How do you view the Saudi real estate and building map, especially when the Kingdom is moving toward solving the housing problem while raw material prices are going up dramatically?
Saudi Arabia is witnessing a big boom in infrastructure, construction and real estate. Most of the projects are unrelated to raw material prices. However, finally it is the consumer who is affected by the big boom and inflation. I believe that the Ministry of Commerce has to control the export of raw materials, for example, to reduce prices. Within the coming 20 years, 14 cement factories will be opened, which will contribute to limiting the prices of real estate. Unjustified prices have to be controlled by official agencies. Building and infrastructure are the main sectors of involvement for our company. There are a big number of projects in every city of the Kingdom, where I believe the Kingdom looks like a big workshop. In terms of government buildings and service, the government is working hard to develop and expand a numbers of schools, hospitals, and branches across the Kingdom. Such expansion is really notable. I think now is the right time to reinvest our income in developing the country’s infrastructure. I am also expecting the boom to continue in residential units due to the plans adopted by the government recently to solve the housing problem. I expect huge development in water and sewage projects in Jeddah, where we are working in cooperation with National Water Company. However, within two years, Jeddah’s sewage and water problems will be solved due to the mega projects that are taking place currently.
The Ministry of Labor’s decision to impose a new annual payment of SR 2,400 per expatriate has raised the anger of real estate development companies. What are your views about such huge taxes, and how do you think they will impact the Kingdom’s real estate market?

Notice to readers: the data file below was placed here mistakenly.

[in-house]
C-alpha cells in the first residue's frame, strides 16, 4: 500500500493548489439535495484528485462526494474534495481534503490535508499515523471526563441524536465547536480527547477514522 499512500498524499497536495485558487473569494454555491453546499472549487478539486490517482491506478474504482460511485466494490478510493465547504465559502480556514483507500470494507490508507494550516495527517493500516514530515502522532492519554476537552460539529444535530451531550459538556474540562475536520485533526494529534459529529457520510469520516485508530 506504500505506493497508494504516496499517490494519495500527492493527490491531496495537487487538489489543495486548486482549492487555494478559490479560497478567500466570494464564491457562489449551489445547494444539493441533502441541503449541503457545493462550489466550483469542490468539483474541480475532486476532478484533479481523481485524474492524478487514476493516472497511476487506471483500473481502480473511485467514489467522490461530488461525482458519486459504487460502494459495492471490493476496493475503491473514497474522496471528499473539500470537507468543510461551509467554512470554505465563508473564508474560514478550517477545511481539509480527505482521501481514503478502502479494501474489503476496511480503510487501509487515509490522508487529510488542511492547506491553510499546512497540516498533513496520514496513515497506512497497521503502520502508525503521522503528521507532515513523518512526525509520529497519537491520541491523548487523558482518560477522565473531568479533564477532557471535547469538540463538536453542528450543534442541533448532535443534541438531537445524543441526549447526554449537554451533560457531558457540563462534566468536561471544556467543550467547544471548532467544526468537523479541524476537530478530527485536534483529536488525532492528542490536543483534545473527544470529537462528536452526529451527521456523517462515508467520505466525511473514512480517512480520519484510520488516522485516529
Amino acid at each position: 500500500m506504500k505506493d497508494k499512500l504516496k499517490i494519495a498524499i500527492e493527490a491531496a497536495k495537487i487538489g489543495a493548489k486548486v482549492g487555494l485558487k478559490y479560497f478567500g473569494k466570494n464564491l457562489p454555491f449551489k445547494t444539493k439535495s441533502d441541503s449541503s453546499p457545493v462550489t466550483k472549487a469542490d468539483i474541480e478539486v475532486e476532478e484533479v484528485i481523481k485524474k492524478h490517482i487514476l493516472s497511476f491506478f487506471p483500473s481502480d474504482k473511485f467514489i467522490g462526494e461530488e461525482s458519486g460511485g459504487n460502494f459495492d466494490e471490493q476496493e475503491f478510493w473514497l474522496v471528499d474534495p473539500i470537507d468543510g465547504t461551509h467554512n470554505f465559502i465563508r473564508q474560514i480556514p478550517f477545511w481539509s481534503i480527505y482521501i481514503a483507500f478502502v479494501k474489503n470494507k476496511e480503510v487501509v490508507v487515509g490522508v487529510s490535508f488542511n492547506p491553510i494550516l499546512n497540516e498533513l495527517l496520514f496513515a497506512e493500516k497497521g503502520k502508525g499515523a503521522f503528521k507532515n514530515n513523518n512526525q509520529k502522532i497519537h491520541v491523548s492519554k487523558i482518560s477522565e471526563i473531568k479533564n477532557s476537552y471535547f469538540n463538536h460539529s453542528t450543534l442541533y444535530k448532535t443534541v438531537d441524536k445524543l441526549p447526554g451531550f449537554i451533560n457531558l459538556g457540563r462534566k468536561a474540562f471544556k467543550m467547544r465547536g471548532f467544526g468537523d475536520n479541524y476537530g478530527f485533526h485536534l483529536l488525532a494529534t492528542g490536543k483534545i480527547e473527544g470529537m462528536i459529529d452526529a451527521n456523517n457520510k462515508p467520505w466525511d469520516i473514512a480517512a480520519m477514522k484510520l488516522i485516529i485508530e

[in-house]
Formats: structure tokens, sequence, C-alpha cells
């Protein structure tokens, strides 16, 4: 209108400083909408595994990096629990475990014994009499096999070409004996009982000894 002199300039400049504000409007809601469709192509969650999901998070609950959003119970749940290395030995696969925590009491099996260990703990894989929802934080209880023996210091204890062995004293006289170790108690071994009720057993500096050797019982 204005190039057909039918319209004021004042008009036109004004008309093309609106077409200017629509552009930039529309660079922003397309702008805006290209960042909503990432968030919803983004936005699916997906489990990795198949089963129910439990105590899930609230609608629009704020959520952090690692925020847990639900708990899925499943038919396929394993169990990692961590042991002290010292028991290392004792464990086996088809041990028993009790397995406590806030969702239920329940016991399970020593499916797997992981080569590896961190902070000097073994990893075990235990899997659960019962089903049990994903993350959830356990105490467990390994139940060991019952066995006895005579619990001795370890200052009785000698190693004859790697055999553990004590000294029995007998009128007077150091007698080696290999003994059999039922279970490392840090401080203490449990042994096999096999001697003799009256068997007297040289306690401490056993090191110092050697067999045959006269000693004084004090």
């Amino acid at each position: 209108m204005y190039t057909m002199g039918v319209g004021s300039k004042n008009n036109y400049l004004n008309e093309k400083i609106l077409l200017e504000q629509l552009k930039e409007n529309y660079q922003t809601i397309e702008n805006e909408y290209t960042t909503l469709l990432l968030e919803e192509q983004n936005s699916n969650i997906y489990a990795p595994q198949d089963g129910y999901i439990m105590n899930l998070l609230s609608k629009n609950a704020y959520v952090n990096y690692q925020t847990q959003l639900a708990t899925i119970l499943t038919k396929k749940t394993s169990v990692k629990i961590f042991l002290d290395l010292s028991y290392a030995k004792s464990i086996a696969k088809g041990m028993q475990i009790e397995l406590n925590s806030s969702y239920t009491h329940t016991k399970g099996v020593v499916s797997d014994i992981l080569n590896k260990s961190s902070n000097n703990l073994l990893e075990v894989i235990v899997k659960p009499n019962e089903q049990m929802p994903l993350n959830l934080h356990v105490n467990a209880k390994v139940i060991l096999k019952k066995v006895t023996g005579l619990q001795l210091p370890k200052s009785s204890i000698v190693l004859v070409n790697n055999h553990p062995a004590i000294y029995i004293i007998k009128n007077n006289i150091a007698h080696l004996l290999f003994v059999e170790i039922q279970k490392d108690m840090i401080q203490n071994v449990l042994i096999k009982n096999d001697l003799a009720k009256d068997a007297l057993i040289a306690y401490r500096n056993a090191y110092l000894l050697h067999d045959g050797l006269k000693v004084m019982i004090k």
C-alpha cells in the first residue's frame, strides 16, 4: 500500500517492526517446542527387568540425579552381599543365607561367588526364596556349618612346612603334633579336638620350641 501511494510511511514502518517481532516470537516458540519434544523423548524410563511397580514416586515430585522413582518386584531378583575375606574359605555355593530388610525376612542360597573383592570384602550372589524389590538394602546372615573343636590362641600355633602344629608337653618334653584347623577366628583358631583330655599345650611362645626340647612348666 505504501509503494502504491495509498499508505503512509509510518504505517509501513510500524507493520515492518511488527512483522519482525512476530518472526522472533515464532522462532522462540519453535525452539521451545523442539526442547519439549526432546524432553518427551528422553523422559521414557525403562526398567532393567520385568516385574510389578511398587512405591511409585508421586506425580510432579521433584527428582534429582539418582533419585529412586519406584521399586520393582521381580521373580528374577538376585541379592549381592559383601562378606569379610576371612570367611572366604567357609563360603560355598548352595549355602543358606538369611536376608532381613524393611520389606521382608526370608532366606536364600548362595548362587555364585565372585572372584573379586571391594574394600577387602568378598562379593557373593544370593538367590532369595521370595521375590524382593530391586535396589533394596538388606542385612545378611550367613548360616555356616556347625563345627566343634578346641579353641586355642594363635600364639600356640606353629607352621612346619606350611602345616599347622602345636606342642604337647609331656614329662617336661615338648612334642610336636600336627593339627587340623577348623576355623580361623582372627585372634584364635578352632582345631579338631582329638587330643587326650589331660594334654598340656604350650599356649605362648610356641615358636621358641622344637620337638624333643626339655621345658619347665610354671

Saudization is needed for national security. We are supporting the Ministry of Labor’s plans to expand the scope of recruitment of young Saudis. Even if we are affected by Nitaqat negatively, we understand that we can justify it in support of the national cause. The SR 2,400 tax will contribute to inflation, so the final consumer will be affected. As per our business, we will be negatively affected during the first six months, but later on the consumer will be directly affected. I know that the ministry’s aim is to raise the cost of the expatriate worker so that companies and business owners hire Saudi nationals; they should know that there are other reasons that push us to depend on expatriate labor. In our company, we have achieved a high rate of Saudization in managerial positions, but we couldn’t apply Saudization in low salaried positions. We do miss the Saudi workforce, so we are struggling. I honestly believe that the Saudization percentage should be determined by the sectors’ needs. Hiring Saudi nationals to managerial positions is much more desired by business owners and Saudis themselves. However, I do think that young Saudis have changed their attitude and they now work in low-paid jobs with a very positive mind. I hope this tendency will continue in the future. We are trying to support Saudization and youth where we are in the ‘green’ category. We fear that many projects will be delayed due to some of the latest decisions, one of them being that a worker must work for his sponsor. I wish that the current campaign should target the illegals who don’t have valid residence or work permits rather than those who have such permits. The limited number of visas given to the private sector has led to widespread violations. To help us apply the law, the Ministry of Labor has to facilitate issuing visas to business owners, especially those involved in real estate.